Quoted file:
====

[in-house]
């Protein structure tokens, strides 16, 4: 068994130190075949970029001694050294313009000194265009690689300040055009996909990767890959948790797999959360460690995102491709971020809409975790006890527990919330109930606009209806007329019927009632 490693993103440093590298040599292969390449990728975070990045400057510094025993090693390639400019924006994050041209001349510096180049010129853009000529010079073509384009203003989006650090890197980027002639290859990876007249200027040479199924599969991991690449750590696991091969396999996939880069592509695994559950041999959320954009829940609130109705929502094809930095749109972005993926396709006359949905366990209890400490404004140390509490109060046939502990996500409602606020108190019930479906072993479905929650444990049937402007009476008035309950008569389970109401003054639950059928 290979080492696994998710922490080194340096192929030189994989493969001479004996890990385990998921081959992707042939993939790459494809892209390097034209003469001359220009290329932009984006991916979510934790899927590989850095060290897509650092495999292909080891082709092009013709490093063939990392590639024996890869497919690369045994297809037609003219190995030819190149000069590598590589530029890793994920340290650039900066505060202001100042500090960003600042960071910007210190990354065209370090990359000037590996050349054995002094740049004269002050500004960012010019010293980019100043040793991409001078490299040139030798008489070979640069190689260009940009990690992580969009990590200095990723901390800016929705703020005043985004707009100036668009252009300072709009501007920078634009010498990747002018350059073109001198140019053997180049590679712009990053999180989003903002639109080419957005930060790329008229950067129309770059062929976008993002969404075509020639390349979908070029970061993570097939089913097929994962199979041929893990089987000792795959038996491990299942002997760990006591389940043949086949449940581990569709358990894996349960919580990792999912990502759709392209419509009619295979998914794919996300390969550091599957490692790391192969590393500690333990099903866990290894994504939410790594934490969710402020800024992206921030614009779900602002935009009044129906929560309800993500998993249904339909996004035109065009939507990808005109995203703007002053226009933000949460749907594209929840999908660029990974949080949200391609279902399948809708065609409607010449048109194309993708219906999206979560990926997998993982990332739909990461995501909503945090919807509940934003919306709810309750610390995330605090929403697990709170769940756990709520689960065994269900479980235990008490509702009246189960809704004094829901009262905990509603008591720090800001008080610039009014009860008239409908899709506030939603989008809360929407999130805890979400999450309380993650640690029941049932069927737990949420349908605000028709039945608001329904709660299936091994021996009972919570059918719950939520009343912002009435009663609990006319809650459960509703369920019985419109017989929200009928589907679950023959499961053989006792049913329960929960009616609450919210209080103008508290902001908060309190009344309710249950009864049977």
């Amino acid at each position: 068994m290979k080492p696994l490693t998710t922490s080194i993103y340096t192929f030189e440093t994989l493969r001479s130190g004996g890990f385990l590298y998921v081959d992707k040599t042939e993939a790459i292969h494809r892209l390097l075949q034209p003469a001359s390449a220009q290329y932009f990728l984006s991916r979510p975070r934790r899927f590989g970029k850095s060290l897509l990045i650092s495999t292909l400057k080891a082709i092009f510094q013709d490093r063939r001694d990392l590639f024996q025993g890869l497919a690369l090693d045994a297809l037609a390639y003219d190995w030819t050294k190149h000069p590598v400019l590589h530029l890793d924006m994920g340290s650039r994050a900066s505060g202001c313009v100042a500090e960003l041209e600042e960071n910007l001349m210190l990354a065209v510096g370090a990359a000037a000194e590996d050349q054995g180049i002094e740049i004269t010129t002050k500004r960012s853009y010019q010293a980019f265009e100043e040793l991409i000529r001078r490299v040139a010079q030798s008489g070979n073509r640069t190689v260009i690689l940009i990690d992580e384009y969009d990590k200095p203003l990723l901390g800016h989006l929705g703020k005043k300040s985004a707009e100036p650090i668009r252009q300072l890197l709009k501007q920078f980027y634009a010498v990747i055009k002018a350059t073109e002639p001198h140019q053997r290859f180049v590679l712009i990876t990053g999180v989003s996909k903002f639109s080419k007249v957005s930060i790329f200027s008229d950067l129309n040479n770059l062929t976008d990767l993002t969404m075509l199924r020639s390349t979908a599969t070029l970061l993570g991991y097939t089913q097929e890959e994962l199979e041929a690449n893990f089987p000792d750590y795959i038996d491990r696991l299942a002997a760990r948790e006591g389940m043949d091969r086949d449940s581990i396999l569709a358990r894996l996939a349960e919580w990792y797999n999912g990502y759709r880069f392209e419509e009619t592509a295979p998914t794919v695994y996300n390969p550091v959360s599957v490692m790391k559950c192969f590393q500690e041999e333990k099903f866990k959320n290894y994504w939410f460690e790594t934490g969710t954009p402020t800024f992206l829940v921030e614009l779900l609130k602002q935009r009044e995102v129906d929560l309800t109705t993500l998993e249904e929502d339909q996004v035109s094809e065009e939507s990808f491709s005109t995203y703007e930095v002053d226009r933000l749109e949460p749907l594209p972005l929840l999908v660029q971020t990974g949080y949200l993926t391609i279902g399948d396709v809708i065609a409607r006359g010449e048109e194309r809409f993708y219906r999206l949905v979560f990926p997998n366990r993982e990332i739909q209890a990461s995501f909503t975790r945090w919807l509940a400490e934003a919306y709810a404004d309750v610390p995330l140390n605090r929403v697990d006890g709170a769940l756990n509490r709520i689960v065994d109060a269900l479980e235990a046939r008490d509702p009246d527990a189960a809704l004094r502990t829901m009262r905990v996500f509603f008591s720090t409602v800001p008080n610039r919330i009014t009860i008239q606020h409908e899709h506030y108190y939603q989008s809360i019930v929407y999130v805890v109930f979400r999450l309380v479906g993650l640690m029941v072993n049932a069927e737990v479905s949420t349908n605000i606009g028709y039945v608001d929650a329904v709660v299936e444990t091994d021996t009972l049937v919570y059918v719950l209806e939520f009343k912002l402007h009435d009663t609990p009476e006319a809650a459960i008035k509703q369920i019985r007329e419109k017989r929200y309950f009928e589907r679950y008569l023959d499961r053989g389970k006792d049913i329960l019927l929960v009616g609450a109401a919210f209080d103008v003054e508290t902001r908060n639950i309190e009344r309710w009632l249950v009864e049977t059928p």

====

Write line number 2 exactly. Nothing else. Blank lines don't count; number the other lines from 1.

């Protein structure tokens, strides 16, 4: 068994130190075949970029001694050294313009000194265009690689300040055009996909990767890959948790797999959360460690995102491709971020809409975790006890527990919330109930606009209806007329019927009632 490693993103440093590298040599292969390449990728975070990045400057510094025993090693390639400019924006994050041209001349510096180049010129853009000529010079073509384009203003989006650090890197980027002639290859990876007249200027040479199924599969991991690449750590696991091969396999996939880069592509695994559950041999959320954009829940609130109705929502094809930095749109972005993926396709006359949905366990209890400490404004140390509490109060046939502990996500409602606020108190019930479906072993479905929650444990049937402007009476008035309950008569389970109401003054639950059928 290979080492696994998710922490080194340096192929030189994989493969001479004996890990385990998921081959992707042939993939790459494809892209390097034209003469001359220009290329932009984006991916979510934790899927590989850095060290897509650092495999292909080891082709092009013709490093063939990392590639024996890869497919690369045994297809037609003219190995030819190149000069590598590589530029890793994920340290650039900066505060202001100042500090960003600042960071910007210190990354065209370090990359000037590996050349054995002094740049004269002050500004960012010019010293980019100043040793991409001078490299040139030798008489070979640069190689260009940009990690992580969009990590200095990723901390800016929705703020005043985004707009100036668009252009300072709009501007920078634009010498990747002018350059073109001198140019053997180049590679712009990053999180989003903002639109080419957005930060790329008229950067129309770059062929976008993002969404075509020639390349979908070029970061993570097939089913097929994962199979041929893990089987000792795959038996491990299942002997760990006591389940043949086949449940581990569709358990894996349960919580990792999912990502759709392209419509009619295979998914794919996300390969550091599957490692790391192969590393500690333990099903866990290894994504939410790594934490969710402020800024992206921030614009779900602002935009009044129906929560309800993500998993249904339909996004035109065009939507990808005109995203703007002053226009933000949460749907594209929840999908660029990974949080949200391609279902399948809708065609409607010449048109194309993708219906999206979560990926997998993982990332739909990461995501909503945090919807509940934003919306709810309750610390995330605090929403697990709170769940756990709520689960065994269900479980235990008490509702009246189960809704004094829901009262905990509603008591720090800001008080610039009014009860008239409908899709506030939603989008809360929407999130805890979400999450309380993650640690029941049932069927737990949420349908605000028709039945608001329904709660299936091994021996009972919570059918719950939520009343912002009435009663609990006319809650459960509703369920019985419109017989929200009928589907679950023959499961053989006792049913329960929960009616609450919210209080103008508290902001908060309190009344309710249950009864049977």